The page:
I May Have a New Favorite…

No offense to Lower Spring Canyon, but I may have a new favorite hike in Capitol Reef, the Navajo Knobs trail. The author of my favorite Utah hikes reference book, Hiking from Here to Wow, describes most of canyon country as “down and in,” whereas Navajo Knobs is “up and out.” The author states the most desirable hike in the park is a tossup between Spring Canyon and Navajo Knobs, depending on whether you want “depth versus altitude.”

Navajo Knobs is a long hike at 9.5 miles round trip with a 2,500 ft elevation gain. But I just get an early start to make sure I have plenty of time. I will just look at it as breaking it up into shorter hikes by having breakfast on the trail…coffee and left over peach pie! I learned from my hiking pal Chris that a “coffee break” can serve as great pick-me-up on a long hike. So I will plan to stop at the Rim Overlook after the first two miles on the trail.

Navajo Knobs shares the same trail head as Hickman Bridge, right across the road from the Pectols Pyramid

It quickly climbs above Hickman Bridge. There is an overlook where you can see the natural bridge structure from above (see yellow arrow pointing to the arch in the underside of the bridge.)

Although the view is beautiful from Rim Overlook, the best is yet to come.

Coffee break at the Rim Overlook. (Cheers, Chris!)

The trail snakes around many of the drainage slots.

All three hikes, the very popular Hickman Bridge, the Rim Overlook, and Navajo Knobs all start from the Hickman Bridge trail head along Hwy 24. The parking lot is already half full, even though I am there early. The trail is pretty crowded, but once we reach the split in the trail, everyone else goes straight toward Hickman Bridge, while I turn right and continue on up the hill, feeling a great sense of relief that I seem to be the only one not going to Hickman Bridge today, grateful to leave the crowds behind. I meet only two other people along the Navajo Knobs trail, and the rest of the hike I have this magnificent playground all to myself.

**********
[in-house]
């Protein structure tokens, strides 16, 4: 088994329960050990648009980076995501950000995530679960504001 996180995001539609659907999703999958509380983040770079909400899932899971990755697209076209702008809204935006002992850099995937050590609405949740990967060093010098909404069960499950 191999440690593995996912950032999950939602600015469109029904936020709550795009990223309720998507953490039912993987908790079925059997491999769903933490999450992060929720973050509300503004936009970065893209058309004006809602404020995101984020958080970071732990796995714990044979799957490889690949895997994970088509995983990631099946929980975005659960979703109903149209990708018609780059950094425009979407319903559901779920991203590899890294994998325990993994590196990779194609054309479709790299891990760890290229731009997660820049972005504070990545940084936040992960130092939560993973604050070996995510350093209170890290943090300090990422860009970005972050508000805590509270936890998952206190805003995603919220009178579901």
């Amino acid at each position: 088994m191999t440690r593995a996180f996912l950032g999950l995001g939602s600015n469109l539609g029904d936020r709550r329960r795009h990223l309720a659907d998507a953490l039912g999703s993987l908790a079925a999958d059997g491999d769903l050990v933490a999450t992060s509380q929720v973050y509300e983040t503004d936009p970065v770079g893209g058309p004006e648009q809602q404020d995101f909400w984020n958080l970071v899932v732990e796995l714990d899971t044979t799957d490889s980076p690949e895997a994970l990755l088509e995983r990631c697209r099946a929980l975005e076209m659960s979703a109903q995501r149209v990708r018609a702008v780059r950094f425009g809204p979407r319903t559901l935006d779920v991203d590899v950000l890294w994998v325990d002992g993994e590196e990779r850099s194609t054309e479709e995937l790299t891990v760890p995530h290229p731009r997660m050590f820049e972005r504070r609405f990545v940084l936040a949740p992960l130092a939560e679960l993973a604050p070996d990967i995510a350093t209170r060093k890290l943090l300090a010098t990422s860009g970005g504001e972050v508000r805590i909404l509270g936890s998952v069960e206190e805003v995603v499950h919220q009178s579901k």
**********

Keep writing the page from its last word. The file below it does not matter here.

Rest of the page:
Overlooking “The Castle,” my favorite view along this trail.

Once you reach the Rim Overlook, there is a lot of slight elevation change as the trail goes up and down to get around the promontories.

These round mounds of sandstone make me think of bread loaves.

The trail follows the undulating rim the entire way.

“The Reef”

The formation that gave birth to Capitol Reef is the Waterpocket Fold, a feature that appears in posters, post cards, the park’s brochure and their movie. But what is it exactly? One of my goals during this visit is to learn more about the formation, and what exactly it has to do with “water pockets.”

After watching the park movie and reading up on it, the best way I can explain it is to imagine a layer of cloth lying flat on a table. Place both hands at opposite edges of the cloth, and scooch together until the fabric buckles up in the center in the shape of a bell curve. Now imagine one side of the bell curve has a more gradual slope than the other side. Over millions of years, water collected in the pockets of the gradual slope, and that water began to erode the more gradual side of the fold.

I see a few “false knobs” along the way, but these are wingate sandstone, not navajo sandstone.

Lovely knobs, but not the ones I am looking for…

Those are the “Navajo Knobs” there in the distance where the rocks jut up in the upper left of the photo.

If 9.5 miles is not long enough for you, there are acres of sandstone to wander at the top of the rim.